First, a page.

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Today's Stichomancy for Sofia Vergara

The first excerpt represents the past or something you must release, and is drawn from 1984 by George Orwell:

to adjust themselves to changing circumstances, and were overthrown; or they became liberal and cowardly, made concessions when they should have used force, and once again were overthrown. They fell, that is to say, either through consciousness or through unconsciousness. It is the achievement of the Party to have produced a system of thought in which both conditions can exist simultaneously. And upon no other intellectual basis could the dominion of the Party be made permanent. If one is to rule, and to continue ruling, one must be able to dislocate the sense of reality. For the secret of rulership is to combine a belief in one's own infallibility with the Power to learn from past mistakes.

It need hardly be said that the subtlest practitioners of DOUBLETHINK are

The second excerpt represents the present or the deciding factor of the moment, and is drawn from The Firm of Nucingen by Honore de Balzac:

women in it, and at these times they thought him very clever. In short, judge of his absorption; Joby, his horses and carriages, became secondary interests in his life. He was never happy except in the depths of a snug settee opposite the Baroness, by the dark-green porphyry chimney-piece, watching Isaure, taking tea, and chatting with the little circle of friends that dropped in every evening between eleven and twelve in the Rue Joubert. You could play bouillotte there safely. (I always won.) Isaure sat with one little foot thrust out in its black satin shoe; Godefroid would gaze and gaze, and stay till every one else was gone, and say, 'Give me your shoe!' and Isaure would put her little foot on a chair and take it off and give it to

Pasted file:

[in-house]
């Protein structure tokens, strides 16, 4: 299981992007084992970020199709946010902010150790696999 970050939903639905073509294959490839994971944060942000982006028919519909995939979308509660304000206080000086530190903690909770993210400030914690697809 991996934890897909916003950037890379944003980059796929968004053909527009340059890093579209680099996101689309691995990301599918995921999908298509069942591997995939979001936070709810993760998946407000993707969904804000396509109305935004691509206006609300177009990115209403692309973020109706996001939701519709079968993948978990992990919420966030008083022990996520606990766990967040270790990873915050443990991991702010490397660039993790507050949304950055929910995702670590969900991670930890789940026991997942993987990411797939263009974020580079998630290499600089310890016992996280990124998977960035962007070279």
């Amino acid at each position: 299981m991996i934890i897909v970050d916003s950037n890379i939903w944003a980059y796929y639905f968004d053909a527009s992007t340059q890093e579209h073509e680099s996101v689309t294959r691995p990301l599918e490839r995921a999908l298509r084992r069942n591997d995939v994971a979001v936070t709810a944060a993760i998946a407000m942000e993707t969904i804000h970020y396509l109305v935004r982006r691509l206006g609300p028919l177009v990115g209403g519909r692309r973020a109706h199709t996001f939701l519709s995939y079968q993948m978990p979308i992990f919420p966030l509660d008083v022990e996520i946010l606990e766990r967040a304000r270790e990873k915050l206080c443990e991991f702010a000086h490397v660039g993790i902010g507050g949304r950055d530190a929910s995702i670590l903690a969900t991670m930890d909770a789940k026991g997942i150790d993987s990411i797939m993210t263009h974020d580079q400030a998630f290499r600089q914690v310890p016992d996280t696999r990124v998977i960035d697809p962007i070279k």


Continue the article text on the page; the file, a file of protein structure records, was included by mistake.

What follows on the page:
The third excerpt represents the future or something you must embrace, and is drawn from A Footnote to History by Robert Louis Stevenson:

very fine of their sort: yet more are in the building; and in the midst a tall house of assembly, by far the greatest Samoan structure now in these islands, stands about half finished and already makes a figure in the landscape. No bustle is to be observed, but the work accomplished testifies to a still activity.

The centre-piece of all is the high chief himself, Malietoa- Tuiatua-Tuiaana Mataafa, king - or not king - or king-claimant - of Samoa. All goes to him, all comes from him. Native deputations bring him gifts and are feasted in return. White travellers, to their indescribable irritation, are (on his approach) waved from his path by his armed guards. He summons his dancers by the note